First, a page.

Sunday, February 1, 2015

Possessions: A Sunday Rumination

It isn’t often, these days, that a militant atheist thinks to cross swords with me. Most of them know better by now. However, it does still happen on occasion, and it can result in some interesting exchanges:

MA: (sneering) So you believe in demonic possession?
FWP: (smiling brightly) Of course! How else could I explain you?

That having been said, the Church has been greatly pained by questions about demonic possession in recent years – not because the actual doctrine on the subject has changed, but because aggressive secularists of every stripe use it to heap ridicule upon Christianity. Just this morning, after the Gospel reading for the day:

Then they went to Capernaum. When the Sabbath came, Jesus went into the synagogue and began to teach. The people there were amazed by his teaching, because he taught them like one who had authority, not like the experts in the law. Just then there was a man in their synagogue with an unclean spirit, and he cried out, “Leave us alone, Jesus the Nazarene! Have you come to destroy us? I know who you are—the Holy One of God!” But Jesus rebuked him, “Silence! Come out of him!” After throwing him into convulsions, the unclean spirit cried out with a loud voice and came out of him. They were all amazed so that they asked each other, “What is this? A new teaching with authority! He even commands the unclean spirits and they obey him.” So the news about him spread quickly throughout all the region around Galilee. [The Gospel According To Mark, 1:21-28]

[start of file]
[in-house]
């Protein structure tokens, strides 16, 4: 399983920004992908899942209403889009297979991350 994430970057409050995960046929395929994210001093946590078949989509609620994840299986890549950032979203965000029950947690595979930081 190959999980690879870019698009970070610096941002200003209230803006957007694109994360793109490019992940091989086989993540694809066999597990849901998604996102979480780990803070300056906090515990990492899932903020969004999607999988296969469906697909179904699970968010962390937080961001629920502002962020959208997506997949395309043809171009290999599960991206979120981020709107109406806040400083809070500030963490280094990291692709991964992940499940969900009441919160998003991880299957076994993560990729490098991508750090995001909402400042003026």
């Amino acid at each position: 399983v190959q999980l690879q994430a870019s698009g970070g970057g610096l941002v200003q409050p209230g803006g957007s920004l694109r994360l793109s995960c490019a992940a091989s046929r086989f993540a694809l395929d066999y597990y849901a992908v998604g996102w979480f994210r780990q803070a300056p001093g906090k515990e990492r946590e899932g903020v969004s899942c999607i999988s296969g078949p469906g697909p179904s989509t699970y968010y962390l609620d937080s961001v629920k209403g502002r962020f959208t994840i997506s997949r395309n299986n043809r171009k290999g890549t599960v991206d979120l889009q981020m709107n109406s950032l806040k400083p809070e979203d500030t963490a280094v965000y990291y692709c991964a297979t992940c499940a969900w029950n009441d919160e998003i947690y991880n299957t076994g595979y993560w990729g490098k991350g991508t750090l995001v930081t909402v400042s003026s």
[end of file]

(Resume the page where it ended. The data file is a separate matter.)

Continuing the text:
...our normally reliable pastor, Father Charles Papa, felt compelled to qualify whether Jesus Himself actually exorcised demons from possessed persons with all sorts of uncertainties. It should serve as a measure of how sensitive the subject has become among the Catholic clergy.

Yet here are the facts:

  • The Church still teaches that demonic possession can and sometimes does occur.
  • The Church maintains a special curriculum for priests who are called to become exorcists.
  • There have been events, including some in the recent past, that cannot be explained by secular means, but which are consistent with Church teaching on demonic possession and its ability to warp the behavior of human beings.

Historian Brian Levack, author of the recent book The Devil Within, is frank in stating that though fraud and psychosis serve to explain many incidents claimed to be demonic possessions, neither those nor any alternates suffice to explain all such incidents in a satisfactory manner. Indeed, in some cases the “secular” explanation proffered has been without objective substantiation, as demonic possession has often been said to be. A good example of such an explanation is “mass hallucination,” a phenomenon that has never been established as real.